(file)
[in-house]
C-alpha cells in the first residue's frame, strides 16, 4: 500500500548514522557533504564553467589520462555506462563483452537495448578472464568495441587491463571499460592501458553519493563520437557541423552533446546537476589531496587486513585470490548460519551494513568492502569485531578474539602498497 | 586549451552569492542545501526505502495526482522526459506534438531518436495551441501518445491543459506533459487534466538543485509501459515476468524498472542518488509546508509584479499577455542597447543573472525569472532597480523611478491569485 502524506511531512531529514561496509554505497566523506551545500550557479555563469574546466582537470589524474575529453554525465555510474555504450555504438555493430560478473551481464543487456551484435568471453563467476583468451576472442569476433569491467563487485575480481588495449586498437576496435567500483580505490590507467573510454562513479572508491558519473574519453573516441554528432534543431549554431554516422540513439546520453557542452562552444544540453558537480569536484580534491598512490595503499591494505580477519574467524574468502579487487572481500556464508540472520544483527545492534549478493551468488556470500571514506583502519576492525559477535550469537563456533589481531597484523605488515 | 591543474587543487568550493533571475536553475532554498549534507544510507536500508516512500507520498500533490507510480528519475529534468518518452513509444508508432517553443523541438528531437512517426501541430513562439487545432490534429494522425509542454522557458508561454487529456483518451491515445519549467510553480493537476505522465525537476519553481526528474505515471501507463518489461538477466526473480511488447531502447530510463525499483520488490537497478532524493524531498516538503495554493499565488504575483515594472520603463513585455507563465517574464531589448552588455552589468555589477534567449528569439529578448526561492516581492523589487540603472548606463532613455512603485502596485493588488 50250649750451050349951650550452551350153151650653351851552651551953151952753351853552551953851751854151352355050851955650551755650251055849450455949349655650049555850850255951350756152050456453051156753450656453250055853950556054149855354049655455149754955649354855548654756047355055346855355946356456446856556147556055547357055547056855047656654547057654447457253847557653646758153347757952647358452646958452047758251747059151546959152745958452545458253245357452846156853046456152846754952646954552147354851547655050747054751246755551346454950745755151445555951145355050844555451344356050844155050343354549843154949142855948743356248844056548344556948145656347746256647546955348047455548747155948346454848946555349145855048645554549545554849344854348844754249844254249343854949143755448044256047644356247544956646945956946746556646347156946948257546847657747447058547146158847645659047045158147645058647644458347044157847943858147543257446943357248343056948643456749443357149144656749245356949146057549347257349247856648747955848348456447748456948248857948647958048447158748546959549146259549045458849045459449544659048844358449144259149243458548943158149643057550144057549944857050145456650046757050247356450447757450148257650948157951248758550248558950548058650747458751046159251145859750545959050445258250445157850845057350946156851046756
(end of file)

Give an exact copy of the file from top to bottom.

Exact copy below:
[in-house]
C-alpha cells in the first residue's frame, strides 16, 4: 500500500548514522557533504564553467589520462555506462563483452537495448578472464568495441587491463571499460592501458553519493563520437557541423552533446546537476589531496587486513585470490548460519551494513568492502569485531578474539602498497 | 586549451552569492542545501526505502495526482522526459506534438531518436495551441501518445491543459506533459487534466538543485509501459515476468524498472542518488509546508509584479499577455542597447543573472525569472532597480523611478491569485 502524506511531512531529514561496509554505497566523506551545500550557479555563469574546466582537470589524474575529453554525465555510474555504450555504438555493430560478473551481464543487456551484435568471453563467476583468451576472442569476433569491467563487485575480481588495449586498437576496435567500483580505490590507467573510454562513479572508491558519473574519453573516441554528432534543431549554431554516422540513439546520453557542452562552444544540453558537480569536484580534491598512490595503499591494505580477519574467524574468502579487487572481500556464508540472520544483527545492534549478493551468488556470500571514506583502519576492525559477535550469537563456533589481531597484523605488515 | 591543474587543487568550493533571475536553475532554498549534507544510507536500508516512500507520498500533490507510480528519475529534468518518452513509444508508432517553443523541438528531437512517426501541430513562439487545432490534429494522425509542454522557458508561454487529456483518451491515445519549467510553480493537476505522465525537476519553481526528474505515471501507463518489461538477466526473480511488447531502447530510463525499483520488490537497478532524493524531498516538503495554493499565488504575483515594472520603463513585455507563465517574464531589448552588455552589468555589477534567449528569439529578448526561492516581492523589487540603472548606463532613455512603485502596485493588488 50250649750451050349951650550452551350153151650653351851552651551953151952753351853552551953851751854151352355050851955650551755650251055849450455949349655650049555850850255951350756152050456453051156753450656453250055853950556054149855354049655455149754955649354855548654756047355055346855355946356456446856556147556055547357055547056855047656654547057654447457253847557653646758153347757952647358452646958452047758251747059151546959152745958452545458253245357452846156853046456152846754952646954552147354851547655050747054751246755551346454950745755151445555951145355050844555451344356050844155050343354549843154949142855948743356248844056548344556948145656347746256647546955348047455548747155948346454848946555349145855048645554549545554849344854348844754249844254249343854949143755448044256047644356247544956646945956946746556646347156946948257546847657747447058547146158847645659047045158147645058647644458347044157847943858147543257446943357248343056948643456749443357149144656749245356949146057549347257349247856648747955848348456447748456948248857948647958048447158748546959549146259549045458849045459449544659048844358449144259149243458548943158149643057550144057549944857050145456650046757050247356450447757450148257650948157951248758550248558950548058650747458751046159251145859750545959050445258250445157850845057350946156851046756